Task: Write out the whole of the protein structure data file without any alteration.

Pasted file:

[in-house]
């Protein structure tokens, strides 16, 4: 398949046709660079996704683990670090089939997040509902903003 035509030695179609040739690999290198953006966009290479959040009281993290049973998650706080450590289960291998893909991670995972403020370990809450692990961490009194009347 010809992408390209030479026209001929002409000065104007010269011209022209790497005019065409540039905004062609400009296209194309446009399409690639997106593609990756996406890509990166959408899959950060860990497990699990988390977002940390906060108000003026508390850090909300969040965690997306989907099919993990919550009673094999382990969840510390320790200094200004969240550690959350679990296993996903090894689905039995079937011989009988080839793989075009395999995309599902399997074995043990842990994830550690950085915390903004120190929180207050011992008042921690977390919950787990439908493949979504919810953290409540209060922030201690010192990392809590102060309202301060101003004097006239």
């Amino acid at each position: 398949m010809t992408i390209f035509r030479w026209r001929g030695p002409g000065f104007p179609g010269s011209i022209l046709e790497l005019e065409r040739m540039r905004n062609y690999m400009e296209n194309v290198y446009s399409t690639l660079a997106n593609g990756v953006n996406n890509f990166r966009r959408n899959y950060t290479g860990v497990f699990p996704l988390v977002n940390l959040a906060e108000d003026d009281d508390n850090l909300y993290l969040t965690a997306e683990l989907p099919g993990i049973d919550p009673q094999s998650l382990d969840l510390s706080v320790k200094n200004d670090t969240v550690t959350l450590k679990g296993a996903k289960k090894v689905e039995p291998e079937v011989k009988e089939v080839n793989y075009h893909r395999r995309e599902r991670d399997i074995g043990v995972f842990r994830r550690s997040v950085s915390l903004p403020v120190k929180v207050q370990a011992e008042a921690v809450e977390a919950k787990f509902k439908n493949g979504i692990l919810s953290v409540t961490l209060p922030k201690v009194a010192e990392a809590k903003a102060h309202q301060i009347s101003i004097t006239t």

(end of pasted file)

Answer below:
[in-house]
């Protein structure tokens, strides 16, 4: 398949046709660079996704683990670090089939997040509902903003 035509030695179609040739690999290198953006966009290479959040009281993290049973998650706080450590289960291998893909991670995972403020370990809450692990961490009194009347 010809992408390209030479026209001929002409000065104007010269011209022209790497005019065409540039905004062609400009296209194309446009399409690639997106593609990756996406890509990166959408899959950060860990497990699990988390977002940390906060108000003026508390850090909300969040965690997306989907099919993990919550009673094999382990969840510390320790200094200004969240550690959350679990296993996903090894689905039995079937011989009988080839793989075009395999995309599902399997074995043990842990994830550690950085915390903004120190929180207050011992008042921690977390919950787990439908493949979504919810953290409540209060922030201690010192990392809590102060309202301060101003004097006239």
């Amino acid at each position: 398949m010809t992408i390209f035509r030479w026209r001929g030695p002409g000065f104007p179609g010269s011209i022209l046709e790497l005019e065409r040739m540039r905004n062609y690999m400009e296209n194309v290198y446009s399409t690639l660079a997106n593609g990756v953006n996406n890509f990166r966009r959408n899959y950060t290479g860990v497990f699990p996704l988390v977002n940390l959040a906060e108000d003026d009281d508390n850090l909300y993290l969040t965690a997306e683990l989907p099919g993990i049973d919550p009673q094999s998650l382990d969840l510390s706080v320790k200094n200004d670090t969240v550690t959350l450590k679990g296993a996903k289960k090894v689905e039995p291998e079937v011989k009988e089939v080839n793989y075009h893909r395999r995309e599902r991670d399997i074995g043990v995972f842990r994830r550690s997040v950085s915390l903004p403020v120190k929180v207050q370990a011992e008042a921690v809450e977390a919950k787990f509902k439908n493949g979504i692990l919810s953290v409540t961490l209060p922030k201690v009194a010192e990392a809590k903003a102060h309202q301060i009347s101003i004097t006239t």